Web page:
Giving birth is perhaps the most momentous milestone for us mums. The happiness we feel when we finally get to see and hold our babies is just overwhelming. But while most mums and babies make an instant connection right from the get-go, did you know that bonding with newborns can take time for some? And that’s perfectly normal. These baby bonding tips should help ease your worries and build a strong mother and infant relationship.

Why Is Bonding with Newborns Important?

Bonding with newborns involves actions that show our love for our babies, like cuddling and smiling. These are not only fun for us mums but also helpful for our little bubs’ well-being:

  • Security and confidence. Touching or looking at their eyes can make newborns feel that they are safe. This feeling of security, in turn, boosts their confidence to learn and explore.
  • Brain development. Constant interaction results in the release of brain hormones. These hormones promote our babies’ brain growth and abilities to process memories and all sorts of skills later on.
  • Emotional stability. Positive experiences that carers give to their babies become building blocks for newborns to cope with discomfort, distress and other adverse emotions. As our little ones grow older, our love for them will be the foundation of how they build relationships with others.

Should I Worry If I Don’t Make an Instant Bond?

Don’t be pressured if you didn’t feel attached to your baby from day one. Like any new relationship, bonding with newborns can happen gradually, from a few weeks to several months. Sometimes, the challenges we go through after giving birth can hinder that connection from happening. It could be exhaustion after a complicated childbirth, worries about your baby’s health or frustration from your new responsibilities as a first-time mum. No matter the reason, take things in slowly. In time, you will overcome your inner troubles, and the bond between you and your baby will eventually come.

How Can I Bond with my Baby?

There are several ways to start bonding with newborns. You’re probably doing some of these to your little one without even knowing. Make sure to share these ideas with your partner so you can build a great bond with your baby together.

Go for skin-to-skin contact

Rocking or holding babies close after giving birth is the first step when bonding with newborns. The warmth of your skin, your smell and the feel of your heartbeat reassure your newborn. Hold your baby while he’s covered in a light cotton wrap to recreate the feeling of being inside the womb. Skin-to-skin contact with your newborn can also happen while breastfeeding or bottle-feeding. Also, give your baby lots of kisses. Make the most of this time when he can’t escape from her loving mum just yet!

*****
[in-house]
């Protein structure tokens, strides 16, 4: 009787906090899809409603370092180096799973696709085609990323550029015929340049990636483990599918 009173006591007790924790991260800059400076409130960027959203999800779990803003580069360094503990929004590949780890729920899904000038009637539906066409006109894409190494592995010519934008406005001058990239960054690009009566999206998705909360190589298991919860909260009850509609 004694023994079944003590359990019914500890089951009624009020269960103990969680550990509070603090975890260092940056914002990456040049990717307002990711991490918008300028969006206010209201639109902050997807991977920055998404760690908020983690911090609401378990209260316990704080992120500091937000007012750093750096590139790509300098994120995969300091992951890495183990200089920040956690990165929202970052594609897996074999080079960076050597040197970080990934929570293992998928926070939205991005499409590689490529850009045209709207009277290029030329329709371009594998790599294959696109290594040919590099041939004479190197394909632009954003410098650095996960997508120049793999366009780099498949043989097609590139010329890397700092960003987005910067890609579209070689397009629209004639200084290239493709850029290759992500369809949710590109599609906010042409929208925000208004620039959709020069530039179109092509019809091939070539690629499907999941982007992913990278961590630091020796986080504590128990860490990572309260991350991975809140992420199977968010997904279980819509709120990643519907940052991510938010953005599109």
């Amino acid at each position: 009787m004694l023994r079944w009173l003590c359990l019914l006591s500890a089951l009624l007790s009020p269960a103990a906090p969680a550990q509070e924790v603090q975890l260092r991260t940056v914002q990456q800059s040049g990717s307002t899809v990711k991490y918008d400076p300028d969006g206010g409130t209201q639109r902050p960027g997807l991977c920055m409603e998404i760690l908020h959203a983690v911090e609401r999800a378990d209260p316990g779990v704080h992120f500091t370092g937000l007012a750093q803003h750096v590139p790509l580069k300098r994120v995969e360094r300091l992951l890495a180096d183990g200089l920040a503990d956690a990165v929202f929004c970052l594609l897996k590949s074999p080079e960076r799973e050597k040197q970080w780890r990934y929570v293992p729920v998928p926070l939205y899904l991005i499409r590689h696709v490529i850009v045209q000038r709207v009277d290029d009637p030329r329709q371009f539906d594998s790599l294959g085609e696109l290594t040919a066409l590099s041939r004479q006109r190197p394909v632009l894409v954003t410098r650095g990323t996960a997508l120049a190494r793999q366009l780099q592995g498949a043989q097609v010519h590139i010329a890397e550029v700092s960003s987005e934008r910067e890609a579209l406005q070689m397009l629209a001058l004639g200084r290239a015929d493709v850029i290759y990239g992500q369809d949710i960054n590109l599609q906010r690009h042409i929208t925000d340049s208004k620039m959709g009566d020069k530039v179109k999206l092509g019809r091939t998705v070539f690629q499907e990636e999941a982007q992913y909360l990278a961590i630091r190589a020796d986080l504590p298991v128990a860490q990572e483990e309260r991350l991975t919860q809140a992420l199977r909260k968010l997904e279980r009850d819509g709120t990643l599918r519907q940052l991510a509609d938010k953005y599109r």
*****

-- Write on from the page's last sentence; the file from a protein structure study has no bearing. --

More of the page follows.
Give your baby gentle massages

Mums love massages, and our babies love them, too! That’s because massages encourage the release of oxytocin, which is a feel-good hormone. So, when your baby is calm and awake, give him light strokes on his foot or tummy. You can also give him gentle massages during bath time or nappy changing. This infographic from the Raising Children Network Australia is a great reference that shows how to give your baby soothing massages.

Do activities that promote eye contact

When our little ones are too young to understand our words of love, our eyes can do it for us. Eye contact can also help our babies remember who we are and what we do for them. So, look at your baby’s eyes while nursing, talking or singing to him. When he’s a few months older, treat your baby to lots of eye contact as you play peek-a-boo or give him his first spoon of solid food.

Talk and sing to your baby often

You don’t have to be a great singer for your baby to be your instant fan! So, let him hear your voice when you can. Sing him lullabies even if he can’t understand them yet. Tell him how your day went or read storybooks to him. Talking or singing to your baby keeps him calm and can help him learn words later, too.

Make funny faces

Finally, probably my favourite tip to start bonding with newborns is to show them our silly side. Wiggling your eyebrows, making your eyes grow big or sticking out your tongue can teach your baby how our body (and funny bone) works. Seeing your baby copy your actions or let out a hearty giggle is well worth the effort.